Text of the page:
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U.S. Department of Justice Seal and Letterhead
FOR IMMEDIATE RELEASE
WEDNESDAY, OCTOBER 13, 2004
WWW.USDOJ.GOV
AT
(202) 514-2007
TDD (202) 514-1888


BAYER AG AGREES TO PLEAD GUILTY AND PAY $4.7 MILLION CRIMINAL FINE FOR PARTICIPATING IN SYNTHETIC RUBBER PRICE-FIXING CONSPIRACY

WASHINGTON, D.C. — Bayer AG, a German corporation, has agreed to plead guilty and to pay a $4.7 million criminal fine for participating in a conspiracy to fix the prices of synthetic rubber which is used to manufacture a variety of products including automotive parts, the Department of Justice announced today.

The rubber, acrylonitrile-butadiene, which is also known as NBR, is also used to manufacture hoses, belting, cable, o-rings, seals, adhesives, and sealants. Today's charge is the first in an ongoing investigation of price fixing in the NBR industry.

According to the one-count felony charge filed in the U.S. District Court in San Francisco, Bayer AG conspired from May, 2002 through December, 2002 with unnamed co-conspirators to suppress and eliminate competition for NBR in the United States and elsewhere. Under the plea agreement, which must be approved by the court, Bayer AG has agreed to assist the government in its ongoing investigation.

"The Antitrust Division will continue to be vigilant in combating illegal cartel activity," said R. Hewitt Pate, Assistant Attorney General in charge of the Department's Antitrust Division.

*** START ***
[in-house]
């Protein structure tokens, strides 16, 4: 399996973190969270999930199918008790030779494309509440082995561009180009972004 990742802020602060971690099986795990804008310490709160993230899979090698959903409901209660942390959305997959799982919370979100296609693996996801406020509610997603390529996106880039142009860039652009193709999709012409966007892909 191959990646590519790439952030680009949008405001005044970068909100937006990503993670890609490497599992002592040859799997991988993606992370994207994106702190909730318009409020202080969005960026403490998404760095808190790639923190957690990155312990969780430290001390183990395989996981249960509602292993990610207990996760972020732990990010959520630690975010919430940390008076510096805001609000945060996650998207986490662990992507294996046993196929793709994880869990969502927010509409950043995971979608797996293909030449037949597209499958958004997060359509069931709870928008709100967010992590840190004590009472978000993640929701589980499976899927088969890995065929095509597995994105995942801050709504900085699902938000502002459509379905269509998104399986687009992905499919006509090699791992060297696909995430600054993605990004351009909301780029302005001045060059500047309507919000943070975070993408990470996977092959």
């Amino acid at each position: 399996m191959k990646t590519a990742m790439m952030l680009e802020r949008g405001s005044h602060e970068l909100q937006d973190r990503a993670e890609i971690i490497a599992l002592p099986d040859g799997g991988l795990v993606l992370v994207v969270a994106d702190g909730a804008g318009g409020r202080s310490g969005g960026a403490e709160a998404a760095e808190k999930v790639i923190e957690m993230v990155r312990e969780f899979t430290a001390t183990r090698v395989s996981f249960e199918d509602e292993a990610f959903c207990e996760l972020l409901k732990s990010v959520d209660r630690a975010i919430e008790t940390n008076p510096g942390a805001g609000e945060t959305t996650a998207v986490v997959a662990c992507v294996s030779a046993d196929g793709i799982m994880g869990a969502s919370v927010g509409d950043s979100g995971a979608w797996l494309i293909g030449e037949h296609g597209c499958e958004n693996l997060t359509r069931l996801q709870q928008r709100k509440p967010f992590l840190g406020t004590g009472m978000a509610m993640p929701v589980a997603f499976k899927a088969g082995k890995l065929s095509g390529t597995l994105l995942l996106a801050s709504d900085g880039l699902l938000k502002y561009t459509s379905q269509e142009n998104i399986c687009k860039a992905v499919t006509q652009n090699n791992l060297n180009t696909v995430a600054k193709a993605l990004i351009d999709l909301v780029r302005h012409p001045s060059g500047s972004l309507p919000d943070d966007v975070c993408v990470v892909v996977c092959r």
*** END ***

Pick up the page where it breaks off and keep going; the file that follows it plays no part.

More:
The Department charged that Bayer AG and unnamed co-conspirators carried out the conspiracy by:

  • participating in conversations and meetings to discuss prices of NBR to be sold in the United States and elsewhere;

  • agreeing, during those conversations and meetings, to raise and maintain prices of NBR to be sold in the United States and elsewhere; and

  • issuing price announcements and price quotations in accordance with the agreements reached.

Bayer AG was charged with violating Section 1 of the Sherman Act, which carries a maximum fine of $10 million for corporations and a maximum penalty of three years imprisonment and a fine of $350,000 for individuals for violations occurring before June 22, 2004. The maximum statutory fine may be increased to twice the gain the conspirators derived from the crime or twice the loss suffered by the victims of the crime, if either of those amounts is greater than the statutory maximum fine.

Today's charge is the result of an ongoing investigation being conducted by the Antitrust Division's San Francisco Field Office and the Federal Bureau of Investigation in San Francisco.

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